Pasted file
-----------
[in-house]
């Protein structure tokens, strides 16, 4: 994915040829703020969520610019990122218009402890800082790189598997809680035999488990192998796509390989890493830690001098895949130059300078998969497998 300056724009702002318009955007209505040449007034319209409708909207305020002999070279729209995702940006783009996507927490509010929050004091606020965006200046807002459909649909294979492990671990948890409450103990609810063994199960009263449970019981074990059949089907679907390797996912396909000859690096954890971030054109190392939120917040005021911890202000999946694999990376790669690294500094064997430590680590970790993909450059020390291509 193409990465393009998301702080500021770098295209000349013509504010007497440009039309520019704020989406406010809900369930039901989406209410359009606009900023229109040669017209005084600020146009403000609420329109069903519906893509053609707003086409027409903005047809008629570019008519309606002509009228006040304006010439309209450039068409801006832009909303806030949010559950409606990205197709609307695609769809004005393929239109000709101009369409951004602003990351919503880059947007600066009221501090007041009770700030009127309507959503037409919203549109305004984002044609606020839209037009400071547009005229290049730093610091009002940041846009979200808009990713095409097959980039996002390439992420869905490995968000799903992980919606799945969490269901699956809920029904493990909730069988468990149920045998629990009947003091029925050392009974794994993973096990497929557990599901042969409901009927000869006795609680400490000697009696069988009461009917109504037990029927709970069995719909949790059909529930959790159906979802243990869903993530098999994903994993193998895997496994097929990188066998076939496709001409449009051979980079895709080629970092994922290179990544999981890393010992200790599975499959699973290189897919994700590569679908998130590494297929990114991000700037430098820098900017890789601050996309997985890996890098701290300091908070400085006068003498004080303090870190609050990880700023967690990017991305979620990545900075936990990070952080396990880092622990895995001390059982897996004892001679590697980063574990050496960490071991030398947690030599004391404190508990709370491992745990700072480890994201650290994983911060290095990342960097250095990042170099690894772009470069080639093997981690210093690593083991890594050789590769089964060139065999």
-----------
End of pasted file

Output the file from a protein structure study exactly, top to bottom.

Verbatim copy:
[in-house]
């Protein structure tokens, strides 16, 4: 994915040829703020969520610019990122218009402890800082790189598997809680035999488990192998796509390989890493830690001098895949130059300078998969497998 300056724009702002318009955007209505040449007034319209409708909207305020002999070279729209995702940006783009996507927490509010929050004091606020965006200046807002459909649909294979492990671990948890409450103990609810063994199960009263449970019981074990059949089907679907390797996912396909000859690096954890971030054109190392939120917040005021911890202000999946694999990376790669690294500094064997430590680590970790993909450059020390291509 193409990465393009998301702080500021770098295209000349013509504010007497440009039309520019704020989406406010809900369930039901989406209410359009606009900023229109040669017209005084600020146009403000609420329109069903519906893509053609707003086409027409903005047809008629570019008519309606002509009228006040304006010439309209450039068409801006832009909303806030949010559950409606990205197709609307695609769809004005393929239109000709101009369409951004602003990351919503880059947007600066009221501090007041009770700030009127309507959503037409919203549109305004984002044609606020839209037009400071547009005229290049730093610091009002940041846009979200808009990713095409097959980039996002390439992420869905490995968000799903992980919606799945969490269901699956809920029904493990909730069988468990149920045998629990009947003091029925050392009974794994993973096990497929557990599901042969409901009927000869006795609680400490000697009696069988009461009917109504037990029927709970069995719909949790059909529930959790159906979802243990869903993530098999994903994993193998895997496994097929990188066998076939496709001409449009051979980079895709080629970092994922290179990544999981890393010992200790599975499959699973290189897919994700590569679908998130590494297929990114991000700037430098820098900017890789601050996309997985890996890098701290300091908070400085006068003498004080303090870190609050990880700023967690990017991305979620990545900075936990990070952080396990880092622990895995001390059982897996004892001679590697980063574990050496960490071991030398947690030599004391404190508990709370491992745990700072480890994201650290994983911060290095990342960097250095990042170099690894772009470069080639093997981690210093690593083991890594050789590769089964060139065999």